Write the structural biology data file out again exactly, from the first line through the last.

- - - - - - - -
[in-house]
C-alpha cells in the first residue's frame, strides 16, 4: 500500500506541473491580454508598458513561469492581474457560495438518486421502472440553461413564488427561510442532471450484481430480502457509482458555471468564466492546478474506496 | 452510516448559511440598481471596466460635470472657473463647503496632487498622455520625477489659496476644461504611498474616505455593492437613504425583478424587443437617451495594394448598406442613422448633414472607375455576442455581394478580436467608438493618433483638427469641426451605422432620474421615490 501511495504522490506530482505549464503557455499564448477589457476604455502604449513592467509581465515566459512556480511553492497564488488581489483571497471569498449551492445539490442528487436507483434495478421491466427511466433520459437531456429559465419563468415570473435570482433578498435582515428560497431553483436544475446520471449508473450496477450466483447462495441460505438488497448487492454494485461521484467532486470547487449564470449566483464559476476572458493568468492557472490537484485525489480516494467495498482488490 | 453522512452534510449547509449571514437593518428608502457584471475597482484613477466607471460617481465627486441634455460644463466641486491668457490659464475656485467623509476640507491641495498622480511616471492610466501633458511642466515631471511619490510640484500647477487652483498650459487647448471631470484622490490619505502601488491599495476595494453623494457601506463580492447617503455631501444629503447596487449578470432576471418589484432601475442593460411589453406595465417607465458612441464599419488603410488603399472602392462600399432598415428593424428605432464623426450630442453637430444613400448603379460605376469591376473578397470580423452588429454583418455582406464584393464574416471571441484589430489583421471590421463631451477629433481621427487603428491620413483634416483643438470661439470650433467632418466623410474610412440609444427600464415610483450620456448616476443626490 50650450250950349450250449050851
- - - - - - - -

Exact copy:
[in-house]
C-alpha cells in the first residue's frame, strides 16, 4: 500500500506541473491580454508598458513561469492581474457560495438518486421502472440553461413564488427561510442532471450484481430480502457509482458555471468564466492546478474506496 | 452510516448559511440598481471596466460635470472657473463647503496632487498622455520625477489659496476644461504611498474616505455593492437613504425583478424587443437617451495594394448598406442613422448633414472607375455576442455581394478580436467608438493618433483638427469641426451605422432620474421615490 501511495504522490506530482505549464503557455499564448477589457476604455502604449513592467509581465515566459512556480511553492497564488488581489483571497471569498449551492445539490442528487436507483434495478421491466427511466433520459437531456429559465419563468415570473435570482433578498435582515428560497431553483436544475446520471449508473450496477450466483447462495441460505438488497448487492454494485461521484467532486470547487449564470449566483464559476476572458493568468492557472490537484485525489480516494467495498482488490 | 453522512452534510449547509449571514437593518428608502457584471475597482484613477466607471460617481465627486441634455460644463466641486491668457490659464475656485467623509476640507491641495498622480511616471492610466501633458511642466515631471511619490510640484500647477487652483498650459487647448471631470484622490490619505502601488491599495476595494453623494457601506463580492447617503455631501444629503447596487449578470432576471418589484432601475442593460411589453406595465417607465458612441464599419488603410488603399472602392462600399432598415428593424428605432464623426450630442453637430444613400448603379460605376469591376473578397470580423452588429454583418455582406464584393464574416471571441484589430489583421471590421463631451477629433481621427487603428491620413483634416483643438470661439470650433467632418466623410474610412440609444427600464415610483450620456448616476443626490 50650450250950349450250449050851